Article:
“The bond auctions are another piece of the jigsaw, but that situation is not going to go away for the next few months and it will be a drag on markets,” Peterman said.

Non-performing loans for Spanish banks as a proportion of total lending jumped to 8.16 percent in February, the highest level since 1994, from less than 1 percent in 2007, according to Bank of Spain data. The total credit in the economy that the regulator lists as “doubtful” reached 143.8 billion euros.

Slowing China

House prices fell in a record 37 of China’s 70 cities tracked by the national government in March. Foreign direct investment into the country sank for a fifth month, while the economy expanded 8.1 percent in the first quarter, the slowest pace in almost three years.

In the U.K., Bank of England policy maker Adam Posen ended his support for more stimulus to drive the economy, joining the majority of the nine-member Monetary Policy Committee in seeking no change to the 325 billion-pound ($521 billion) asset-purchase target. Minutes of the BOE’s latest meeting showed officials took note of the twin risks of a recession and inflation in the British economy.

U.S. Economy

In the U.S., a report on April 16 showed that retail sales climbed 0.8 percent in March. The increase was almost three times as large as economists had predicted and followed a 1 percent advance in February.

A Labor Department report showed initial jobless claims fell to 386,000 from a revised 388,000 the previous week that was higher than initially estimated. The median forecast of 47 economists surveyed by Bloomberg News had called for a drop to 370,000.

Hargreaves Lansdown climbed 13 percent after saying assets under management rose 2.6 billion pounds ($4.2 billion) to 26 billion pounds in the three months to March 31. Fiscal third-quarter revenue increased 17 percent from a year earlier to 62.1 million pounds amid fund inflows and recovering markets.

Vestas jumped 10 percent. The shares surged 13 percent on April 16 after Danish newspaper Jyllands-Posten reported that Chinese turbine makers Sinovel Wind Group Co. and Xinjiang Goldwind Science & Technology Co. were considering a bid for the Aarhus, Denmark-based company.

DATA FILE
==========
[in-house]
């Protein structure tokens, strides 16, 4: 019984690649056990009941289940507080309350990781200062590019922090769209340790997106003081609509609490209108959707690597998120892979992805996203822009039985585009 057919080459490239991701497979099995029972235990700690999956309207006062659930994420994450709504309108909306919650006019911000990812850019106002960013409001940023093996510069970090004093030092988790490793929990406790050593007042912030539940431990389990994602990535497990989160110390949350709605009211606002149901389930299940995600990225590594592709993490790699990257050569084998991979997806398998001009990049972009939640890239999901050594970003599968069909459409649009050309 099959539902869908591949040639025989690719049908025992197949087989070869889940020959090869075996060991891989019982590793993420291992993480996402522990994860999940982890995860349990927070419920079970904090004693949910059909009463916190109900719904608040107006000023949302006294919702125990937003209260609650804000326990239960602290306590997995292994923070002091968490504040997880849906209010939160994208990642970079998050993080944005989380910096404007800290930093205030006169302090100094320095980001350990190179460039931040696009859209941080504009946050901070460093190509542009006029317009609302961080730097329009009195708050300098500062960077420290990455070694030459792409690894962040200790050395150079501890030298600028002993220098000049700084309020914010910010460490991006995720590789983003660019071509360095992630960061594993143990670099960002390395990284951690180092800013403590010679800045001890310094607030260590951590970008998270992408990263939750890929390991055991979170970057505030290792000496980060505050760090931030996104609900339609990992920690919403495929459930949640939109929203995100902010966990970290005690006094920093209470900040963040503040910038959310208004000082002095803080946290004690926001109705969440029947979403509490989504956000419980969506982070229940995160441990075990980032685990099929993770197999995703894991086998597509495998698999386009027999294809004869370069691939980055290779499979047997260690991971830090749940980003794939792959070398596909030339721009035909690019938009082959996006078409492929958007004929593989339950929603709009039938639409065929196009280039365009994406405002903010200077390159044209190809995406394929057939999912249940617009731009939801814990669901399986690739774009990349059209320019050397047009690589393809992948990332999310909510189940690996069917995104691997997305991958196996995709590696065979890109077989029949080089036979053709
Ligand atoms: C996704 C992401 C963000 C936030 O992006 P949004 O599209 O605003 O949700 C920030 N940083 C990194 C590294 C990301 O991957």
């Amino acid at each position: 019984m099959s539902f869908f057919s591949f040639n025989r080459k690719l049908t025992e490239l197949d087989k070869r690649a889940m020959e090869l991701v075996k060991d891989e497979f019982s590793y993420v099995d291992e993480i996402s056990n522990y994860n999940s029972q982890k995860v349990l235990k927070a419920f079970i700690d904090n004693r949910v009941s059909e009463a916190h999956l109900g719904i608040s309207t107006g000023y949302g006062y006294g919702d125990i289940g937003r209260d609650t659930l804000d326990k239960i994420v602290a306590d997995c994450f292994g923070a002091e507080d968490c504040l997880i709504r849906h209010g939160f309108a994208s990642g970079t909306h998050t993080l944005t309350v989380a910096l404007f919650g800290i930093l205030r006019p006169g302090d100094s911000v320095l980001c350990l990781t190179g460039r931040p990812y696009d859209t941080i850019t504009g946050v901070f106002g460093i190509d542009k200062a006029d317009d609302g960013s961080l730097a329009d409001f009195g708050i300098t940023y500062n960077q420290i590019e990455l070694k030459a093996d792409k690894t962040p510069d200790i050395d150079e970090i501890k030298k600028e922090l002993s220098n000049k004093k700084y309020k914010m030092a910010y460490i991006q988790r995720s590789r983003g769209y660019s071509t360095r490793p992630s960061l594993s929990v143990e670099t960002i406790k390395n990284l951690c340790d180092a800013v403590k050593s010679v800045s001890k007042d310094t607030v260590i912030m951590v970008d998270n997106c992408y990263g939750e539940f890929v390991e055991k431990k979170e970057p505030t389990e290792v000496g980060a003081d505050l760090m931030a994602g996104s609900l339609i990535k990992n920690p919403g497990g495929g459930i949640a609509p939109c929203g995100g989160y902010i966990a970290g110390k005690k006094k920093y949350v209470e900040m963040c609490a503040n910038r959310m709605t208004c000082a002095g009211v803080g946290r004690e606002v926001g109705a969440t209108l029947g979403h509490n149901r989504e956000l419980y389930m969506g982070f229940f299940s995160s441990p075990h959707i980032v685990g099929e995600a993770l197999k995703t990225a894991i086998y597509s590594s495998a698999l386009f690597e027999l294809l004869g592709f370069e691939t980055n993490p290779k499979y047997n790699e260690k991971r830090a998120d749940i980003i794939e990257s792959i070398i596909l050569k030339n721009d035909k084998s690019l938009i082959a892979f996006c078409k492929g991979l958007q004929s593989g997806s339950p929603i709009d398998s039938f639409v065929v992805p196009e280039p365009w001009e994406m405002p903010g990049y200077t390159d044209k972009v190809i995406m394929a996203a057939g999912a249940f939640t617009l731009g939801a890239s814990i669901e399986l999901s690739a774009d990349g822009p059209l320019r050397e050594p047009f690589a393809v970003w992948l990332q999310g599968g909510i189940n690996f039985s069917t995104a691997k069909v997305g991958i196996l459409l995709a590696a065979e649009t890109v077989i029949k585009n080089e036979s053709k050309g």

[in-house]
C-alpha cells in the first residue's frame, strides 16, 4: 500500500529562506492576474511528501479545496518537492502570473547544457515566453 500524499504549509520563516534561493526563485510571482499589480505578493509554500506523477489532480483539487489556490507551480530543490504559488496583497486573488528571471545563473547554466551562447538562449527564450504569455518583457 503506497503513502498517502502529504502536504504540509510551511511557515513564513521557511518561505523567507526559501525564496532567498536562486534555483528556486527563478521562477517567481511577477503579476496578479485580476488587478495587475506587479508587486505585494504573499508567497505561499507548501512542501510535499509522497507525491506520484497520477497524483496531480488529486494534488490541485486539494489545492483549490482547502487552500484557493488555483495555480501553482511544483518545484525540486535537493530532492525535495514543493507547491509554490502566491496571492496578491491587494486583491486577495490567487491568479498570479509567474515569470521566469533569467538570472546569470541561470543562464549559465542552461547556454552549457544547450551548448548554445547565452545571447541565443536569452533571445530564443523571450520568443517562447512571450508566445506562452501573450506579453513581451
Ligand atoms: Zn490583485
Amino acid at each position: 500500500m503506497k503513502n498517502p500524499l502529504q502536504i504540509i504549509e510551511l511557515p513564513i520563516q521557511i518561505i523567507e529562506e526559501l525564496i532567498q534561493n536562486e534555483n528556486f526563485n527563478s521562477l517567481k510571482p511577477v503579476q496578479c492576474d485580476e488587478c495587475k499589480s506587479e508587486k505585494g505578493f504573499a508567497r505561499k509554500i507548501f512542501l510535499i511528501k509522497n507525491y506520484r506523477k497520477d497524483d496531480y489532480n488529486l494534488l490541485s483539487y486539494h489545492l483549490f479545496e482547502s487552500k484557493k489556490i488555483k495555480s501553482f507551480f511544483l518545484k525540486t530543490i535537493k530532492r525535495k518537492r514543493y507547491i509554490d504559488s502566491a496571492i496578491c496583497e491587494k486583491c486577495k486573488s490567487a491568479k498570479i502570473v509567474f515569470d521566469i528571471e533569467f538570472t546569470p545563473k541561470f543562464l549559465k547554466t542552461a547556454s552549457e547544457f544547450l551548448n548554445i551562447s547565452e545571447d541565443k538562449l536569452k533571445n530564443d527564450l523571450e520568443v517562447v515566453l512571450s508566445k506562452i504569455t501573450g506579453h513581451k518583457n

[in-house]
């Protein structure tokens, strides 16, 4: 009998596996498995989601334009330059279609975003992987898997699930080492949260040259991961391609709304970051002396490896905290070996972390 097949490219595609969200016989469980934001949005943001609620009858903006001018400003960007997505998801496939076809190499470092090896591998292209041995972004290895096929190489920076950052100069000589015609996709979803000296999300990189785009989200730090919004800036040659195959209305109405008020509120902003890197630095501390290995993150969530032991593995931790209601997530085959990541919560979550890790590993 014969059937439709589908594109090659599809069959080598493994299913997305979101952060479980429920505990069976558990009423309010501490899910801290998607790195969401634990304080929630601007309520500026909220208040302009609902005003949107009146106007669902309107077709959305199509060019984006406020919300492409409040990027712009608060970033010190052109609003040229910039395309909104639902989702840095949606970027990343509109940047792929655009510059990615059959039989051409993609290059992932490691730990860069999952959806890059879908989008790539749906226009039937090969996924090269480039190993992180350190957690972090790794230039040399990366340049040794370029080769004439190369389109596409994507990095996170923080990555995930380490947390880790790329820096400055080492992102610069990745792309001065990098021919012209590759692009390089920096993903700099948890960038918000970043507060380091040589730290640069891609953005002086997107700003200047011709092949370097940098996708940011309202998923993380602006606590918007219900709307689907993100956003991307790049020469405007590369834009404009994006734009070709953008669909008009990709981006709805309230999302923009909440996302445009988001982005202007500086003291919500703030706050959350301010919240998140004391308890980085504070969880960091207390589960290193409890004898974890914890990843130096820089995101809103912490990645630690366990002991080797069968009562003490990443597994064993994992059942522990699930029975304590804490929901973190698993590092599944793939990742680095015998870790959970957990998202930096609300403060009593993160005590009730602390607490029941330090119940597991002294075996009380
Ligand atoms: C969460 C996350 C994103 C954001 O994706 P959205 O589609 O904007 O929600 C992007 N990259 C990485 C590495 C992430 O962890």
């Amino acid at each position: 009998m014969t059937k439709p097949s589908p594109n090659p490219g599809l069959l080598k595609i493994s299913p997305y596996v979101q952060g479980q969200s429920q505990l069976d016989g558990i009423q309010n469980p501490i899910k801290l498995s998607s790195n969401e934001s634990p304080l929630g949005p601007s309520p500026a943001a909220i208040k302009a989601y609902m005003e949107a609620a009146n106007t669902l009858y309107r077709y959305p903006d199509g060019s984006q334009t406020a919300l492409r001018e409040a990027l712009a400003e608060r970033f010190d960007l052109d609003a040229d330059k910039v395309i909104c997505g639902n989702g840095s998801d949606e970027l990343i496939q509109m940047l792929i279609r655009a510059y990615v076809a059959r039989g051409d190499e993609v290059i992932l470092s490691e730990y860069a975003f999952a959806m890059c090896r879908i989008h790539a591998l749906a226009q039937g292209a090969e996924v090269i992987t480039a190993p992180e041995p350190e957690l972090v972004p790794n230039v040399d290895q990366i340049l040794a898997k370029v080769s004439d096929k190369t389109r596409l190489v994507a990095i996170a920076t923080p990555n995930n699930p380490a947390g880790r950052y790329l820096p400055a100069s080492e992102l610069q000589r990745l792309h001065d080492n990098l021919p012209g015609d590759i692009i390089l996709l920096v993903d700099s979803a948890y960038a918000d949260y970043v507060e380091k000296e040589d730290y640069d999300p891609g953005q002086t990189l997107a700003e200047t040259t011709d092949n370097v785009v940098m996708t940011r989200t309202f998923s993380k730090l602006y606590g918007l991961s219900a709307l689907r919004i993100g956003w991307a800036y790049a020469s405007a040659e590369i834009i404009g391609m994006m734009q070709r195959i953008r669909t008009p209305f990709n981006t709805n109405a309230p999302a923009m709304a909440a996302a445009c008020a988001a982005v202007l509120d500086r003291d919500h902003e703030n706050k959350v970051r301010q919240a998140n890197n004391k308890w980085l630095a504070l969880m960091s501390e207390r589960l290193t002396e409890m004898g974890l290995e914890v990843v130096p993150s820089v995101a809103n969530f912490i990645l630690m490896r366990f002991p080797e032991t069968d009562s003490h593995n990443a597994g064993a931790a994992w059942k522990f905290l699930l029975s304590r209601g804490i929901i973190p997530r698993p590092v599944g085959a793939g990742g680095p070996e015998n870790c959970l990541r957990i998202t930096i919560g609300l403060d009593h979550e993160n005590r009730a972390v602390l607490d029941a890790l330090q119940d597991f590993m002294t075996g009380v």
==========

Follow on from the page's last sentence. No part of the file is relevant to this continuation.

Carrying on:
Commodity Shares Gain

Glencore International Plc rallied 5.9 percent, leading a gauge of European commodity companies higher. Xstrata Plc also rose 5.9 percent.

International Power Plc added 3.3 percent after GDF Suez SA agreed to pay 6.4 billion pounds for 30 percent the stake in the U.K. utility that it doesn’t already own.

Repsol, Spain’s largest oil company, plunged 15 percent after Argentine President Cristina Fernandez de Kirchner seized YPF, the Argentine oil company majority-owned by Repsol. Argentina also rejected Repsol’s demand for $10.5 billion in compensation for the unit. S&P lowered the company’s rating to the lowest investment grade.

Cable & Wireless Worldwide tumbled 14 percent after Vodafone Group Plc received an extension of the deadline to make a bid for the company after Tata walked out.

Nokia Oyj declined 8.9 percent for the third successive week of losses, after posting a first-quarter operating loss of 1.34 billion euros, burdened by costs at the unprofitable equipment venture with Siemens AG. Nokia also lost a patent lawsuit over wireless technology that could remove its third-generation handsets from the German market.